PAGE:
Perhaps the Kingdom of Heaven does come to the bold and the brave, to the striving and the staunch, who ask for it and storm the gates and seek with all their heart. But perhaps there are also times when it comes looking for you. And for me. We who are in a place like Nain with hearts too weighted by the pain of life on planet Earth to lift them heavenward. Maybe we have these places in our lives to remind us that grace never ever comes to the deserving, for to do so would be to deny itself by very definition, but to the needy.
Perhaps more than any tidy conclusion or neatly packaged systematic answer, smacked with a theological bow, what we gather from bits and pieces of the stories that have been left for us is that the Kingdom of Heaven comes. On the hump days of our most monotonous weeks. With the ins and outs of all the stuff of life at its most benign. In the scoops of vanilla and the peanut butter sandwich places.
It comes. He comes. And perhaps we learn to trust – not in spite of – but because of the holy mystery in which we live.
“They all realized they were in a place of holy mystery,
that God was at work among them.”
Luke 7:16 MSG
This is so encouraging. There should be nothing burdensome about Good News. It should carry only the scent of freedom and joy. This story you’ve shared today? Good news. Good news, indeed.
Oh, how I agree with all you said above, Christie. Thank you for hearing the heart behind the words here.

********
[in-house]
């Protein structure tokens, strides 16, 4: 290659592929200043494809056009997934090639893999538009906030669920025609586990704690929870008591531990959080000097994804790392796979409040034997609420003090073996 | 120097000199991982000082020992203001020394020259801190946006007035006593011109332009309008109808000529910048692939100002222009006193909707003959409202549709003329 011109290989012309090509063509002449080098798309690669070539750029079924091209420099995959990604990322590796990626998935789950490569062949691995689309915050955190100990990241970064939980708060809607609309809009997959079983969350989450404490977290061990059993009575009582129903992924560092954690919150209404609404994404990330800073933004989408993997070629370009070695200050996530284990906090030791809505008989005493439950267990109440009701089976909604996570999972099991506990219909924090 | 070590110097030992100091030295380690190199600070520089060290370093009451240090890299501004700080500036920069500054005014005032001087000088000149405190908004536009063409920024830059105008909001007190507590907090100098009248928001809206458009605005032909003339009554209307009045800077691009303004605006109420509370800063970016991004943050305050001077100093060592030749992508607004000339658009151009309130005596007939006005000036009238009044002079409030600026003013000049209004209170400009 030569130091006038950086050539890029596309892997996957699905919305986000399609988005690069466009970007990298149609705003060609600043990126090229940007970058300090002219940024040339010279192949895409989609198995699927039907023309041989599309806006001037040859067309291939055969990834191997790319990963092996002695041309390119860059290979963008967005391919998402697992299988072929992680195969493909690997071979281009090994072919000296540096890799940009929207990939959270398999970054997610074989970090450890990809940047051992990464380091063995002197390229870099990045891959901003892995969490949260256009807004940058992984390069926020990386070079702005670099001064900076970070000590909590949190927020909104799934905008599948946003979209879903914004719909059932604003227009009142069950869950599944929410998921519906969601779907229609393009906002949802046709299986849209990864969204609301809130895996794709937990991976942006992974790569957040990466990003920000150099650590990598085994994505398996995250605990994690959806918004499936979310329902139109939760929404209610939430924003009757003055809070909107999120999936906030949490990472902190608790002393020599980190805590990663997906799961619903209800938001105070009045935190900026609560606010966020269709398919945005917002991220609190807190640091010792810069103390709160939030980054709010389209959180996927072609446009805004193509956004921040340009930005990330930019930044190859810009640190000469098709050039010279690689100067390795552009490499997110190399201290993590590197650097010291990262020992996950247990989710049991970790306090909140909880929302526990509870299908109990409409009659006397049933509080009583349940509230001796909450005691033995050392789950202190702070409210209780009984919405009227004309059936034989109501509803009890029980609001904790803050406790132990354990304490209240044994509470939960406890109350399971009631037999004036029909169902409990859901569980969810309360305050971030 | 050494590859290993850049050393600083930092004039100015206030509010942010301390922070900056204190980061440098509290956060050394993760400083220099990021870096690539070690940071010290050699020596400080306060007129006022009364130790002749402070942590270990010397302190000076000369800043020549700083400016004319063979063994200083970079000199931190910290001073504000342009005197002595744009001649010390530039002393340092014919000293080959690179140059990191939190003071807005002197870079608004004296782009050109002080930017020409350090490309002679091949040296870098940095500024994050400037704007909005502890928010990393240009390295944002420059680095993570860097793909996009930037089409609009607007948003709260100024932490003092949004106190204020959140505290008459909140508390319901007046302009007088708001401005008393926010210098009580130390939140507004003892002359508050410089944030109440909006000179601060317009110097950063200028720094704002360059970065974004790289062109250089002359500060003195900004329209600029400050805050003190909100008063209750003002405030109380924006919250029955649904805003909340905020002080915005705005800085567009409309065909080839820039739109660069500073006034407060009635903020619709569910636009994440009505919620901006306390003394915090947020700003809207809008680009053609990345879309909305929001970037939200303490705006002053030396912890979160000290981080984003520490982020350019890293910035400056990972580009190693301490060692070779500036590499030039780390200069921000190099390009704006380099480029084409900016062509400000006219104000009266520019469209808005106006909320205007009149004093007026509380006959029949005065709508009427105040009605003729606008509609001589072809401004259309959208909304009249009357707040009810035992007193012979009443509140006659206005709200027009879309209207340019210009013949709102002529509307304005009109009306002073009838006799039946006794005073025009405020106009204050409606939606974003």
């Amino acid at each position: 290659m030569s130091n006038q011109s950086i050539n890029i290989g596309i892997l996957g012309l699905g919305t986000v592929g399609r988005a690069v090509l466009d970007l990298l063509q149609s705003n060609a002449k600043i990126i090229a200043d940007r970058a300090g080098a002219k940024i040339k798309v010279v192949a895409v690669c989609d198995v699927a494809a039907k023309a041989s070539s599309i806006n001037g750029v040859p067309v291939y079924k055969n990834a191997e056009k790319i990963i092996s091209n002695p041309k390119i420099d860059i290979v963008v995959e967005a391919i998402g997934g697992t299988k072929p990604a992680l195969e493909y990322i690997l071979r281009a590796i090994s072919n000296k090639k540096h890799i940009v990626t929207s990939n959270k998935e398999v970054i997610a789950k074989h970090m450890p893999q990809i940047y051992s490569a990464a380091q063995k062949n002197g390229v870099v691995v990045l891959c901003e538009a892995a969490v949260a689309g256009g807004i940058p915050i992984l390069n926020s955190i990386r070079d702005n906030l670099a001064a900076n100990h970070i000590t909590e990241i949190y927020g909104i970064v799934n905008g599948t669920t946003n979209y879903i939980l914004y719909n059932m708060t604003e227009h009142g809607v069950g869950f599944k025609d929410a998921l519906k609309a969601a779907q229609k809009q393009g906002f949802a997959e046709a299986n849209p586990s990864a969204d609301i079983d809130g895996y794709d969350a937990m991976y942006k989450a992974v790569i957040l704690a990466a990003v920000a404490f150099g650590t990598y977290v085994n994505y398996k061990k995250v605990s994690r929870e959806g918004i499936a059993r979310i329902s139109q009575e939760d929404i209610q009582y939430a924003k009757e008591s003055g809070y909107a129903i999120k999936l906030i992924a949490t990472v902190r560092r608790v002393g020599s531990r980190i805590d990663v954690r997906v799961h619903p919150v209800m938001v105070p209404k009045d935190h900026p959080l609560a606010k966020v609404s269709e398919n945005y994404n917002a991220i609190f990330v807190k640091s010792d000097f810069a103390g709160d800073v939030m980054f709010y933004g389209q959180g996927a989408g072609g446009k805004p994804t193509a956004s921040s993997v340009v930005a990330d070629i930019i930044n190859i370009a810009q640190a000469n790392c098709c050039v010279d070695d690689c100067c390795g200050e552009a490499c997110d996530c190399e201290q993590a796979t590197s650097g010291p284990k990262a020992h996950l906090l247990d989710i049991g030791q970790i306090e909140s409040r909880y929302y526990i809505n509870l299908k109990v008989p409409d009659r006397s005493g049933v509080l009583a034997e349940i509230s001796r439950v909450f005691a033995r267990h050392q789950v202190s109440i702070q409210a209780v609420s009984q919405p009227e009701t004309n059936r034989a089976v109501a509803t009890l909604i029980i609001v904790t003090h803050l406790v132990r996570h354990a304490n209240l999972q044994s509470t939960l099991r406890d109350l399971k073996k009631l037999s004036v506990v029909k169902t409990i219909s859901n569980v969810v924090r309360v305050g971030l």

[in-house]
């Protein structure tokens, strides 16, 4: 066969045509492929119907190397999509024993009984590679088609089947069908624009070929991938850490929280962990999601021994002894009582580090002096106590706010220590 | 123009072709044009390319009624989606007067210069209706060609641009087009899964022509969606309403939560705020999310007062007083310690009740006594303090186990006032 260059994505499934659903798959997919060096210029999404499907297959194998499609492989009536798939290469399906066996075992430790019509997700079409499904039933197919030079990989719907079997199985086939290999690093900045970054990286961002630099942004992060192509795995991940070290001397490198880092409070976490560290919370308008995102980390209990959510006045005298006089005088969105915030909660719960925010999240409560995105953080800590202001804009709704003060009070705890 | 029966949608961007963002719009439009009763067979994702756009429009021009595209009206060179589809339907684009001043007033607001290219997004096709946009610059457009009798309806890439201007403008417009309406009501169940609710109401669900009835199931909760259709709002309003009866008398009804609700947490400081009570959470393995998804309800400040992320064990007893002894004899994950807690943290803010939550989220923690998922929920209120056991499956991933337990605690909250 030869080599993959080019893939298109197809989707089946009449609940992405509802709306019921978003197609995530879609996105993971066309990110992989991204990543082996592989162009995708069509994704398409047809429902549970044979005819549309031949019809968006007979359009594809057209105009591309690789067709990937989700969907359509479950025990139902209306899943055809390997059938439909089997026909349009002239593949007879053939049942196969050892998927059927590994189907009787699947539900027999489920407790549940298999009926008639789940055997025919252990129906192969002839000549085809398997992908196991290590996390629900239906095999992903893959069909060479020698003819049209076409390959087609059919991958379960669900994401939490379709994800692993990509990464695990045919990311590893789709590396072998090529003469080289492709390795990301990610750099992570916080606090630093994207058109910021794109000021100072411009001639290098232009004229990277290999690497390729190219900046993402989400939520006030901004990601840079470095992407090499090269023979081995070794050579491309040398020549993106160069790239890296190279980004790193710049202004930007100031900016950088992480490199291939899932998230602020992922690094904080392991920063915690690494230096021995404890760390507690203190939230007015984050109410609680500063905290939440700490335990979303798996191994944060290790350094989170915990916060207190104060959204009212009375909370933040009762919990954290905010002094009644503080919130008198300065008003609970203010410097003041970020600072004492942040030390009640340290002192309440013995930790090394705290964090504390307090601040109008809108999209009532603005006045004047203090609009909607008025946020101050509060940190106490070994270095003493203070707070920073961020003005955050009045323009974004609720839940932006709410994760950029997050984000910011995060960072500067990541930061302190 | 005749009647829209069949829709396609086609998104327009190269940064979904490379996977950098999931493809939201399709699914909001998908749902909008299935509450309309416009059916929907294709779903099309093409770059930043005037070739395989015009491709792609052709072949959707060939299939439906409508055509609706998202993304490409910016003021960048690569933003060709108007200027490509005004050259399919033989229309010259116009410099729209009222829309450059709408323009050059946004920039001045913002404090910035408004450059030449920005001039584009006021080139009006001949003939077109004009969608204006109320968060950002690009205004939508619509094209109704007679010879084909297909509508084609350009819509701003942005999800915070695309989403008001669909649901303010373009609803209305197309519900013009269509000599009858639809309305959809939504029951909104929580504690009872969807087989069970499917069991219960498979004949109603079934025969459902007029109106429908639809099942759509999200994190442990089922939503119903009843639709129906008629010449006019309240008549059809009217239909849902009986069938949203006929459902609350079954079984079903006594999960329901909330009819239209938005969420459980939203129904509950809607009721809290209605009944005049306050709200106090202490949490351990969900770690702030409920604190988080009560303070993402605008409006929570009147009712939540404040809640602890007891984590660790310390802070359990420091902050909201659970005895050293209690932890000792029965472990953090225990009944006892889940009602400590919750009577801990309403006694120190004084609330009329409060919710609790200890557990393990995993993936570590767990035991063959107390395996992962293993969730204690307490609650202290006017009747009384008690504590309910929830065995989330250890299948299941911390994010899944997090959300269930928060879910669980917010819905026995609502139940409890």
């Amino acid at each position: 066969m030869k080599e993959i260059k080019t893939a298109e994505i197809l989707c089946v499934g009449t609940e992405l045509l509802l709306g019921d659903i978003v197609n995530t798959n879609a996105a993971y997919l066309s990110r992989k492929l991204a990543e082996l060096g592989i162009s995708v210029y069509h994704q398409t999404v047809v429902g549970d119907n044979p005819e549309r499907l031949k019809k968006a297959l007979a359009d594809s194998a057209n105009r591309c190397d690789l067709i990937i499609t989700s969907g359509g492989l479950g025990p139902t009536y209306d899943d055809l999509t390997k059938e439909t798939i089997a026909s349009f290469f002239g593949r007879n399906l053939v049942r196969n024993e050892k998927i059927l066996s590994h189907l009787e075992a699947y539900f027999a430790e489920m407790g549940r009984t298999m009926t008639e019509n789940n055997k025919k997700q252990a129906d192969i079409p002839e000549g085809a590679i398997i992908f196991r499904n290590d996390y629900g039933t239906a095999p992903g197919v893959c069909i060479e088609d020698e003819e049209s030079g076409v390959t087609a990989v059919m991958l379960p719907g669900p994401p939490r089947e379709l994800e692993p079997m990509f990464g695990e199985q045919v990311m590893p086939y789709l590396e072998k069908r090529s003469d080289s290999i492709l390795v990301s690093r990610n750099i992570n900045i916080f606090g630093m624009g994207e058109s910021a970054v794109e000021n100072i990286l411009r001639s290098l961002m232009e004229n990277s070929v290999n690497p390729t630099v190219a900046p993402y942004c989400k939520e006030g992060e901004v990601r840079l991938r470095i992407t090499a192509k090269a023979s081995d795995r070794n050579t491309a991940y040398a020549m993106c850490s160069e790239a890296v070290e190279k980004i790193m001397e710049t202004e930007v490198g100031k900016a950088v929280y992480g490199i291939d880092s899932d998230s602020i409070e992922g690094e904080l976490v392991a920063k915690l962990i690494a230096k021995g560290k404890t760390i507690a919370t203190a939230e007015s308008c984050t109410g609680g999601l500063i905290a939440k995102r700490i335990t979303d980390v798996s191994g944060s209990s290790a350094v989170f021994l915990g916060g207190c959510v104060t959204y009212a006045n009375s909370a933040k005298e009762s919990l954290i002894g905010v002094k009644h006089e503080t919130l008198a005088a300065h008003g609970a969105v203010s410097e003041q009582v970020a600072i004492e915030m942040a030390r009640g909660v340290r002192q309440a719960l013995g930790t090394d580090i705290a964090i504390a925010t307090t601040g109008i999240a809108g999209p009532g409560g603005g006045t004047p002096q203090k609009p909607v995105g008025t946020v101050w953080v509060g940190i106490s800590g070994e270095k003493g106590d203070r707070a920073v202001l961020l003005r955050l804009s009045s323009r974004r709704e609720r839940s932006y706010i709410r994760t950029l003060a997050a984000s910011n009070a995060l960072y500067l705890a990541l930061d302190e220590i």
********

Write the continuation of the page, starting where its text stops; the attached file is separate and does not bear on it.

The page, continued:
This story of Jesus entering this woman’s grief brings so much comfort. There are times when he has required my steps of faith and my choice to live or to fight… but there are those moments as well where love pursued and caught up to me uninvited, and it is those moments that make me fall to my knees in gratitude because I can own no part of the glory. I can only rest in that love that is so much greater than me.
“Rest in that love that is so much greater than me.” Yes. That.
Thanks for your thoughtful comment, friend.
Amen! and let the Spirit and the bride say “come Lord Jesus”
Thank you for reading, Karin.
A good, and much needed, word(s).
I know what you mean, Tammy. Sometimes God has the audacity to speak TO me, even as He’s speaking THRU me … I needed this personally as much as I needed to give it.
Beautiful…I was found by Grace when I didn’t even consciously know I was looking…but I have come to believe our hearts communicate our desires maybe better than our words…God knows our hearts and sometimes He answers the hearts cry before we can even give words to those desires.
A beautiful perspective, Ro. I love the way you think. 😉
Thanks for being here. You bless.
I’m comforted by your words, Kelli. I agree that sometimes Jesus pursues us even when we reject or miss Him and for that I am so very grateful!
Yes. Oh, it’s so very good to see your face here, Beth! Thank you for stopping by to read and for leaving a comment to let me know you did. Blessings.
Kelly, I love how you awaken old words and turn them, consider them from a slant. I’ve never thought of the widow approaching Jesus in this way, friend. I am greatly comforted by the grace of the great mystery here, reminded once again that I don’t have to get all my stuff together to experience this holy, tender, pursuing God in the everyday. Yes, yes — what Good News!
I think I almost NEED to look at the old words slant sometimes, Ashley. Otherwise … well, they just get OLD.
Perhaps there’s some truth to this: “Human imagination is not simply our means of reaching out to God, but God’s means of manifesting Himself to us.” (C.Wiman) I think creating a few extra-biblical details can be a very invigorating and life-giving thing sometimes. Like God weaving a new story out of the old.